Prenatal Pilates

Pregnancy can be a very exciting, exhausting and sometimes stressful time. During the prenatal period you will be going through many changes on both a physical and emotional level. I love teaching Pilates to pregnant clients as its so rewarding being able to help during this often challenging time.

There are certain pre-existing medical conditions or complications of pregnancy that prohibit exercise. However, unless these situations present themselves there are many benefits to expectant mums to practice Pilates.

Pilates does need to be adapted to suit the pregnant client and as a general rule these adaptions will vary according to the stages of pregnancy, or trimesters. However, we are dealing with the safety of two clients at once so general rules may be overruled by individual considerations.

You should always be comfortable, extra padding may be necessary, especially as the bump gets bigger. The room should not be too hot or cold as expectant mums may find it more difficult to regulate their temperature. It’s advisable to have a small snack an hour before the session in order to avoid low blood sugar and to drink plenty of water to stay hydrated. Which leads to my next point, ready access to a toilet as the uterus may put more pressure on your bladder!

Before any sessions commence I always find out how the pregnancy is progressing so if there are any complications I can adapt or halt the session as appropriate.

During pregnancy blood volume can increase by up to 30-50%. This can then also increase blood pressure so care must be taken not to over exert yourself as increased heat rate may increase blood pressure further. Most of the guidelines recommended by the American College of Obstetricians and Gynaecologists relate to aerobic exercise but it is prudent to apply them to Pilates as well. From the second trimester it is not advisable for the expectant mother to lay on her back as the pressure of her uterus on one of the major  blood vessels can cause a drop in blood pressure and blood supply to the foetus. From the second trimester supports should be used so you can recline on a slight angle. For my home visits I have an inflatable wedge cushion, also very useful for the client to have one at home as it can also help to prop your feet up if you suffer from swollen ankles or varicose veins. It’s worth bearing in mind that the foetus will feel the effects drop in blood pressure before the mother experiences any symptoms such as dizzy-ness, so support should be given even if the client does not report any discomfort.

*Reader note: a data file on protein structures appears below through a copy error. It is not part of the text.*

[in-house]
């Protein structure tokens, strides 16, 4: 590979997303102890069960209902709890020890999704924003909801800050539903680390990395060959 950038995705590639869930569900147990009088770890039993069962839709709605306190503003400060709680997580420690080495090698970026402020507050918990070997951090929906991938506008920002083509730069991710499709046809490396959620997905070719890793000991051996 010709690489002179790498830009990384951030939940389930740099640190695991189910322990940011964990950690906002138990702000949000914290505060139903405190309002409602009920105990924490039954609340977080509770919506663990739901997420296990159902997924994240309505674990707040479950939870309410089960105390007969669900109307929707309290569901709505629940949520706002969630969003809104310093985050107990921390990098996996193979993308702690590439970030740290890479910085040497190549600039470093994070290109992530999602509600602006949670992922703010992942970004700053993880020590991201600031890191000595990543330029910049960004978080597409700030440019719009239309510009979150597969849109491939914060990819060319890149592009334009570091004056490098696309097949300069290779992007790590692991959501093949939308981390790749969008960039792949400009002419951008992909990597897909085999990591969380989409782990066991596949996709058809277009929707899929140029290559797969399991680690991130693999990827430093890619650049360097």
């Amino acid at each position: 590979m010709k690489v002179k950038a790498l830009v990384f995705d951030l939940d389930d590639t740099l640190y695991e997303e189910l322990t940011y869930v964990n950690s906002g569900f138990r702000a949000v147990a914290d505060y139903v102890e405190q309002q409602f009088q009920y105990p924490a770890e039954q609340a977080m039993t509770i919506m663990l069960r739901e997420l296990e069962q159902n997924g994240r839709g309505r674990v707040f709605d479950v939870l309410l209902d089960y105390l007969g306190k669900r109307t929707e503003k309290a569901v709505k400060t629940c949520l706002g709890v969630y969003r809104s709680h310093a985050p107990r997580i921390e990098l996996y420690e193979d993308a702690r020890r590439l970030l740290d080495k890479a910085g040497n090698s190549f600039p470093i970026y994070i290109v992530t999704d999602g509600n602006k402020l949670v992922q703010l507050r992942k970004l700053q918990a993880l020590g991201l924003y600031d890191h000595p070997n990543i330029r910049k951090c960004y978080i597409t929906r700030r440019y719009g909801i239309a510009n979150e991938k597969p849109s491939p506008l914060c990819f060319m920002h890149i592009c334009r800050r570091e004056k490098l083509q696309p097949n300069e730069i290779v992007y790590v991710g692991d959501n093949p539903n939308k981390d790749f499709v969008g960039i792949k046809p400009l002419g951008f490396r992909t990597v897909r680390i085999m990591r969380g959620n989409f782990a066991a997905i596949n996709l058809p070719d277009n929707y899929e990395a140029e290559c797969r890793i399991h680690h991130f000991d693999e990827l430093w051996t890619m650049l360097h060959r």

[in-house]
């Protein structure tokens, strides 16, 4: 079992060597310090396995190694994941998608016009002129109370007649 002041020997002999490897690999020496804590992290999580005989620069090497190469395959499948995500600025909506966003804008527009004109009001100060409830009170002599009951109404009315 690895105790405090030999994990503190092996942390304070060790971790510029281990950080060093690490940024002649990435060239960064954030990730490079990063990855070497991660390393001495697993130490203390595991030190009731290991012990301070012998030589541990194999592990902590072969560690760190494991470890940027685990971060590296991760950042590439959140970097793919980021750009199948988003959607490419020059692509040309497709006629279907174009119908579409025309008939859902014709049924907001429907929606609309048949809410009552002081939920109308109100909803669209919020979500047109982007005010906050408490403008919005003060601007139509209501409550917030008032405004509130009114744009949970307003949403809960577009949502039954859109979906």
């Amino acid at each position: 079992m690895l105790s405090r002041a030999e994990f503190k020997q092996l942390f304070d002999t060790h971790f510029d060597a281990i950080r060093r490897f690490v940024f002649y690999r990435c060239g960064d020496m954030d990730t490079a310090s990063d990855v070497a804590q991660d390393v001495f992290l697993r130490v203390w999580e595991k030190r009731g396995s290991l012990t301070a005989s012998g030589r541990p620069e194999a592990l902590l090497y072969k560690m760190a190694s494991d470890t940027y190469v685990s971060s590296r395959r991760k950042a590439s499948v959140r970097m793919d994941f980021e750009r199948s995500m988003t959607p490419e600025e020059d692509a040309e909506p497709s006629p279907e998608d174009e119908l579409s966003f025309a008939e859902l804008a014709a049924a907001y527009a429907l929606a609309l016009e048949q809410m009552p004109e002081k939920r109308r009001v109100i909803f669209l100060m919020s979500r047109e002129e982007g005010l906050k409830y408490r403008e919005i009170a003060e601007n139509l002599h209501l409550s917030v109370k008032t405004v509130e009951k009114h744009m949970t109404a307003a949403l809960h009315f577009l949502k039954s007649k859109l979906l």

Hormonal changes during pregnancy can lead to some common complications. Relaxin is a hormone typically released from the second trimester. It’s the body’s way of accommodating a growing foetus and relaxing the pelvic ligaments and joints ready for the delivery. The action of the hormone is non specific and will affect all of the ligaments, muscles and joints in your body, which presents us with several considerations:

Do not over-stretch. You may get very excited that you can now achieve stretches that were difficult before! This may be taking your ligaments beyond the range when they can effectively protect your joints.
Certain abdominal exercises need to modified in the first trimester and eliminated from the second onwards. This is to avoid diastasis recti, or separation of the stomach muscles as the ligaments binding them are relaxing.
The ligaments lending stability to the front of the pelvis can also be compromised. This can lead to pubic symphysis disorder, pain and discomfort in the pubic area. Many Pilates exercises need to be modified in order to avoid this condition or to prevent exacerbation if a client is already experiencing it.

However, it’s not all bad news. Though these conditions are not unusual many women do not experience them and the adaptions to the exercises are a precaution. I will be returning to some of these conditions in more detail in later blogs.

In the last few weeks leading up to delivery I tend to wear my osteopath hat as well and start to check that the joints around the pelvis are functioning well. If the sacro-iliac joints that join the sacrum to the pelvis are not mobile it could compromise the opening of the pelvis during delivery and mums need all the help they can get here! Many mums I have reported back to me that they felt Pilates really helped them to both cope with the changes that occurred to their bodies during their pregnancy and really helped them feel strong and ready for labour